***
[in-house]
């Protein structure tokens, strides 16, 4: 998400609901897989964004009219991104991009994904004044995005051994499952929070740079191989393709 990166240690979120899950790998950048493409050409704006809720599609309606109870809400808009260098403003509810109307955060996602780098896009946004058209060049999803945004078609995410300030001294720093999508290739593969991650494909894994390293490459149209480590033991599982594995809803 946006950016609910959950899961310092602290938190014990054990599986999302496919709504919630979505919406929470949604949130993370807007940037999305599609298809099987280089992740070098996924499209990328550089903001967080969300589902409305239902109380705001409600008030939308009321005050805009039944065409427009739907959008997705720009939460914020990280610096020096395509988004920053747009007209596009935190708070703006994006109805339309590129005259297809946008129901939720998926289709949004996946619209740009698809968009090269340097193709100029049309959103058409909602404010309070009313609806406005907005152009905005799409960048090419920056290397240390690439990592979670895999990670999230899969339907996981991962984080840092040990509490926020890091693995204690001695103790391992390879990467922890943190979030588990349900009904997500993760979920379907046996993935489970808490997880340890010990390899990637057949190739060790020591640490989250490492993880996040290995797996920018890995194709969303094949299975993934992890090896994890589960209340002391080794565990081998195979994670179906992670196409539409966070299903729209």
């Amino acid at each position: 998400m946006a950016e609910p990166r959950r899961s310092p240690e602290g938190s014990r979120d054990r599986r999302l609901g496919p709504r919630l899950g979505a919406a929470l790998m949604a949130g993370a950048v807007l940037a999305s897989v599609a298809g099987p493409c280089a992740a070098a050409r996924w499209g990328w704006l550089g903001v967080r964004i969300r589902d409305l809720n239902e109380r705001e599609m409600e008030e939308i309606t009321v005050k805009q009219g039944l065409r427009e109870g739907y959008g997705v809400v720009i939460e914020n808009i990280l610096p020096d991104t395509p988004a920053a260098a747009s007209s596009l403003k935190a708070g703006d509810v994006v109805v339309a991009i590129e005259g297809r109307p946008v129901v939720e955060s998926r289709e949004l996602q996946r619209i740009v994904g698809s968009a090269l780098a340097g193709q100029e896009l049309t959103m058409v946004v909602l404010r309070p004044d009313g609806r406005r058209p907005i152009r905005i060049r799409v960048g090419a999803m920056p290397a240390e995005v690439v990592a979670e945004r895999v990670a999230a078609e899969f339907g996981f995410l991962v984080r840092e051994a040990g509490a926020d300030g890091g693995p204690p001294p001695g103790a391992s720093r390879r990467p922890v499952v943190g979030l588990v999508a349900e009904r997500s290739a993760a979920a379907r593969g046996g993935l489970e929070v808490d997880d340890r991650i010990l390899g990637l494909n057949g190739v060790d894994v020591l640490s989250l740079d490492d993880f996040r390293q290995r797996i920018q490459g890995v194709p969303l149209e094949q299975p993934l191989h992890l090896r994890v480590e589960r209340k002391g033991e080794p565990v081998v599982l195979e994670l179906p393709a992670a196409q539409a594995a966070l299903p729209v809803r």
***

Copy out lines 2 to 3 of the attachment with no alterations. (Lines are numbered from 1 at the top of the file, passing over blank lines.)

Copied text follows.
């Protein structure tokens, strides 16, 4: 998400609901897989964004009219991104991009994904004044995005051994499952929070740079191989393709 990166240690979120899950790998950048493409050409704006809720599609309606109870809400808009260098403003509810109307955060996602780098896009946004058209060049999803945004078609995410300030001294720093999508290739593969991650494909894994390293490459149209480590033991599982594995809803 946006950016609910959950899961310092602290938190014990054990599986999302496919709504919630979505919406929470949604949130993370807007940037999305599609298809099987280089992740070098996924499209990328550089903001967080969300589902409305239902109380705001409600008030939308009321005050805009039944065409427009739907959008997705720009939460914020990280610096020096395509988004920053747009007209596009935190708070703006994006109805339309590129005259297809946008129901939720998926289709949004996946619209740009698809968009090269340097193709100029049309959103058409909602404010309070009313609806406005907005152009905005799409960048090419920056290397240390690439990592979670895999990670999230899969339907996981991962984080840092040990509490926020890091693995204690001695103790391992390879990467922890943190979030588990349900009904997500993760979920379907046996993935489970808490997880340890010990390899990637057949190739060790020591640490989250490492993880996040290995797996920018890995194709969303094949299975993934992890090896994890589960209340002391080794565990081998195979994670179906992670196409539409966070299903729209």
């Amino acid at each position: 998400m946006a950016e609910p990166r959950r899961s310092p240690e602290g938190s014990r979120d054990r599986r999302l609901g496919p709504r919630l899950g979505a919406a929470l790998m949604a949130g993370a950048v807007l940037a999305s897989v599609a298809g099987p493409c280089a992740a070098a050409r996924w499209g990328w704006l550089g903001v967080r964004i969300r589902d409305l809720n239902e109380r705001e599609m409600e008030e939308i309606t009321v005050k805009q009219g039944l065409r427009e109870g739907y959008g997705v809400v720009i939460e914020n808009i990280l610096p020096d991104t395509p988004a920053a260098a747009s007209s596009l403003k935190a708070g703006d509810v994006v109805v339309a991009i590129e005259g297809r109307p946008v129901v939720e955060s998926r289709e949004l996602q996946r619209i740009v994904g698809s968009a090269l780098a340097g193709q100029e896009l049309t959103m058409v946004v909602l404010r309070p004044d009313g609806r406005r058209p907005i152009r905005i060049r799409v960048g090419a999803m920056p290397a240390e995005v690439v990592a979670e945004r895999v990670a999230a078609e899969f339907g996981f995410l991962v984080r840092e051994a040990g509490a926020d300030g890091g693995p204690p001294p001695g103790a391992s720093r390879r990467p922890v499952v943190g979030l588990v999508a349900e009904r997500s290739a993760a979920a379907r593969g046996g993935l489970e929070v808490d997880d340890r991650i010990l390899g990637l494909n057949g190739v060790d894994v020591l640490s989250l740079d490492d993880f996040r390293q290995r797996i920018q490459g890995v194709p969303l149209e094949q299975p993934l191989h992890l090896r994890v480590e589960r209340k002391g033991e080794p565990v081998v599982l195979e994670l179906p393709a992670a196409q539409a594995a966070l299903p729209v809803r």